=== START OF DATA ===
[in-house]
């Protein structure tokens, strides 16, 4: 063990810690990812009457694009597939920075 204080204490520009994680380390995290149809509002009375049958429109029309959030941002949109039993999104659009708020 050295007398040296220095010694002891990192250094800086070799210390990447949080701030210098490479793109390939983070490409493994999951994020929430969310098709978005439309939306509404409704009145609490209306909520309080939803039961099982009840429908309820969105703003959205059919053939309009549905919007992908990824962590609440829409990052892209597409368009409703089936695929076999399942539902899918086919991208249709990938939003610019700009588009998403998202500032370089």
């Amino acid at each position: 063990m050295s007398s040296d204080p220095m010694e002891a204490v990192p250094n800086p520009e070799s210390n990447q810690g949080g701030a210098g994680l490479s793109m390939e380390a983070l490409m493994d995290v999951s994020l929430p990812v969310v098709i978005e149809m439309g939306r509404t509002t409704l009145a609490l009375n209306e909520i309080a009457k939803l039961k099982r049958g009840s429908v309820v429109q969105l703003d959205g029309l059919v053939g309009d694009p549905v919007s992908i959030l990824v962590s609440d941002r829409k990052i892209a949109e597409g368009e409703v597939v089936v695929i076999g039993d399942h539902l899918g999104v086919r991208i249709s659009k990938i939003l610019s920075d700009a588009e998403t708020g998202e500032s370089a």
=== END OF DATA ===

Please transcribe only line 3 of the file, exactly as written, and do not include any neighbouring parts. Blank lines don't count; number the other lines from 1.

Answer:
């Amino acid at each position: 063990m050295s007398s040296d204080p220095m010694e002891a204490v990192p250094n800086p520009e070799s210390n990447q810690g949080g701030a210098g994680l490479s793109m390939e380390a983070l490409m493994d995290v999951s994020l929430p990812v969310v098709i978005e149809m439309g939306r509404t509002t409704l009145a609490l009375n209306e909520i309080a009457k939803l039961k099982r049958g009840s429908v309820v429109q969105l703003d959205g029309l059919v053939g309009d694009p549905v919007s992908i959030l990824v962590s609440d941002r829409k990052i892209a949109e597409g368009e409703v597939v089936v695929i076999g039993d399942h539902l899918g999104v086919r991208i249709s659009k990938i939003l610019s920075d700009a588009e998403t708020g998202e500032s370089a």